This week the liberal party Civic Platform waved goodbye to its ideological muse – billionaire businessman Mikhail Prokhorov – who was essentially the be-all and end-all of the party. However, he had expressed a desire to retire from politics. The reason was the involvement of party members in the “Anti-Maidan” movement (extreme pro-government forces bent on preventing a “color revolution” in Russia), which, in Prokhorov’s view, had completely discredited the party.
Other key members of the party followed Prokhorov’s example. The mass walkout could deal the party a fatal blow, say Russian media. Business daily Kommersant and opposition paper Novaya Gazeta polled experts and forecasted the imminent demise of this political group.
According to political analyst Konstantin Kalachev, Civic Platform will become “a political dwarf used for spoiling “Anti-Maidan” style statements, and the nomination of gubernatorial candidates in ‘referendum-type’ elections.”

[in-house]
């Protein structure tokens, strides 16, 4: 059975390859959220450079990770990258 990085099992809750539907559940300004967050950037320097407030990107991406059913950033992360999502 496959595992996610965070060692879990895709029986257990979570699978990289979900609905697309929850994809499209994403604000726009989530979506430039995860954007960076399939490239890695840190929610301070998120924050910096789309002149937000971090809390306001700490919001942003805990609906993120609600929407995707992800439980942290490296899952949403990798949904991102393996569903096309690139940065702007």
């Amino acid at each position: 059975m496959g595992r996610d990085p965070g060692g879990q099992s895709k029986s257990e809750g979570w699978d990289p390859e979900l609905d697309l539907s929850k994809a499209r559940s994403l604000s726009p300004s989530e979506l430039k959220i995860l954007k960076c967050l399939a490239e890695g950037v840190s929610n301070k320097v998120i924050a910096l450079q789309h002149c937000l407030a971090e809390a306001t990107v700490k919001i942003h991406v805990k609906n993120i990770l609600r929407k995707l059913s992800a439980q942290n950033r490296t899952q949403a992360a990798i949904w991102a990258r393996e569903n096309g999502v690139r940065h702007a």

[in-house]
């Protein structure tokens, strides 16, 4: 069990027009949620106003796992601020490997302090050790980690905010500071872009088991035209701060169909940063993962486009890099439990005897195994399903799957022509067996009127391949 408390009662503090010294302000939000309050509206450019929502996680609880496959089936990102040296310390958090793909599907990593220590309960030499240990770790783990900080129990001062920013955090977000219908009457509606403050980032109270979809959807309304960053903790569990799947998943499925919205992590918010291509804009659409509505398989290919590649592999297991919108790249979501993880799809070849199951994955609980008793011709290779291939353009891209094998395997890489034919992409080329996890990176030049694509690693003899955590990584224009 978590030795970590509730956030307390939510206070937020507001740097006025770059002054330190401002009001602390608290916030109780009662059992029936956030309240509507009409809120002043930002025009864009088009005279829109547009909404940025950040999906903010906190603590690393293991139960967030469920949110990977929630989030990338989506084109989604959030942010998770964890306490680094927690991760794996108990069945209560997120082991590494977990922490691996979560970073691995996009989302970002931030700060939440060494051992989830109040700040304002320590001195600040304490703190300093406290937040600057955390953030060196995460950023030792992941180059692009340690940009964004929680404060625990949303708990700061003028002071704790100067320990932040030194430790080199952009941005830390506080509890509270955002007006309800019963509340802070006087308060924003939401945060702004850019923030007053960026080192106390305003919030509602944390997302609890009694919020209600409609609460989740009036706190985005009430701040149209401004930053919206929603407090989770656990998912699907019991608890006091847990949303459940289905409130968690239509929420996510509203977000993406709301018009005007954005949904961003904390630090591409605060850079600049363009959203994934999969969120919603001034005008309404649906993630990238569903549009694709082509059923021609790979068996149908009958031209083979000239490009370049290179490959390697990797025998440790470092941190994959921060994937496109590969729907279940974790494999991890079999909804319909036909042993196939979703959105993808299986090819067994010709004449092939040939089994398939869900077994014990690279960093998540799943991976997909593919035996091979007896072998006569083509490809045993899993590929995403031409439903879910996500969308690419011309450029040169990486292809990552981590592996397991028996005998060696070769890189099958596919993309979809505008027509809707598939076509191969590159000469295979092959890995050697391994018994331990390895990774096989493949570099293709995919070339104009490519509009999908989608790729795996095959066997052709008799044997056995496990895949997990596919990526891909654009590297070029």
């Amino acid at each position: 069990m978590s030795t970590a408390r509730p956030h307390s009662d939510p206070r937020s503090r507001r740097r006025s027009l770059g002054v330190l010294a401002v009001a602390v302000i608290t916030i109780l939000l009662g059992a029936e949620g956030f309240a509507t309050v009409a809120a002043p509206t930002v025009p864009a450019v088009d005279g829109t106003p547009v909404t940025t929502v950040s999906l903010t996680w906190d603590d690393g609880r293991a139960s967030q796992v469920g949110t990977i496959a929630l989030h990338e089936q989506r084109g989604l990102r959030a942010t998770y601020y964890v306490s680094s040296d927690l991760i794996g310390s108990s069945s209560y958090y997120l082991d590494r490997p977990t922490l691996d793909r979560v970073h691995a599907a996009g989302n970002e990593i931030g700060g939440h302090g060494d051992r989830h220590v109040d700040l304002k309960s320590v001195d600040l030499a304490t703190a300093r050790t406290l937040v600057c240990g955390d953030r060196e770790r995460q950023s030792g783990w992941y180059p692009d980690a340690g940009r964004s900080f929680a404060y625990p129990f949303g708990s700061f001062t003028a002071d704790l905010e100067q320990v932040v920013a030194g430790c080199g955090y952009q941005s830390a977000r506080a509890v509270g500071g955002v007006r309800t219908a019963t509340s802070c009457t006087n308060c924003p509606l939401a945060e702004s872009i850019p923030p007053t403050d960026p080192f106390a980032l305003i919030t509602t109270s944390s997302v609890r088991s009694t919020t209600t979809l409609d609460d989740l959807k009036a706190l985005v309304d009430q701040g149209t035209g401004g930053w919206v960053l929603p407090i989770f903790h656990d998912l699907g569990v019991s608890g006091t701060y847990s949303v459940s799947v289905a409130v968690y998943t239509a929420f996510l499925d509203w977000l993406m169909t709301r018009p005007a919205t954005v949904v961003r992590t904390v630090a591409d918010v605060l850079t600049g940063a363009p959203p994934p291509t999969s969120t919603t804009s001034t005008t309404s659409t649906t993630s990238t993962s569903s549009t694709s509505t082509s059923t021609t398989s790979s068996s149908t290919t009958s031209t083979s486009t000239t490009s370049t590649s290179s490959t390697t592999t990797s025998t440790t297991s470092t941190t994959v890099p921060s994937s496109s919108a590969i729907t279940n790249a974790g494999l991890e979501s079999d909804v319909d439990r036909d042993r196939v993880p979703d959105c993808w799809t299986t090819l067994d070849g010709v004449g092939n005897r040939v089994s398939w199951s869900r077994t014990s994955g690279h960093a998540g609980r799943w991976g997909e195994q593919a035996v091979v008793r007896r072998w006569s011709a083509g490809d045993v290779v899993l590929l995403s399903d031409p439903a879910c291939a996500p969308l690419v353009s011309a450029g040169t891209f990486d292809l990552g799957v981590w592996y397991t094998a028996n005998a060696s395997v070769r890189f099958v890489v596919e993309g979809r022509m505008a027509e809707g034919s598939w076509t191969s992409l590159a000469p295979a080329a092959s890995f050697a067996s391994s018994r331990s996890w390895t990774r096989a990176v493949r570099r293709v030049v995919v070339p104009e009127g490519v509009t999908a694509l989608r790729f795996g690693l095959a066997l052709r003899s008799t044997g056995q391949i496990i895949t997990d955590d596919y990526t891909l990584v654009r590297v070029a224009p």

#4: The time frame for implementing the Minsk agreements was extended
The Ukrainian side is not fulfilling its obligations under the Minsk agreements, with particular regard to formalizing the special status of Donbas, according to various Russian media outlets. Kiev’s responsibility for missing the Minsk-2 deadline was covered chiefly by pro-government Channel One and business daily Kommersant. The popular tabloid Moskovsky Komsomolets highlighted the non-fulfillment of other points of the peace agreements.
#5: The premiere of “Crimea: The Way Home”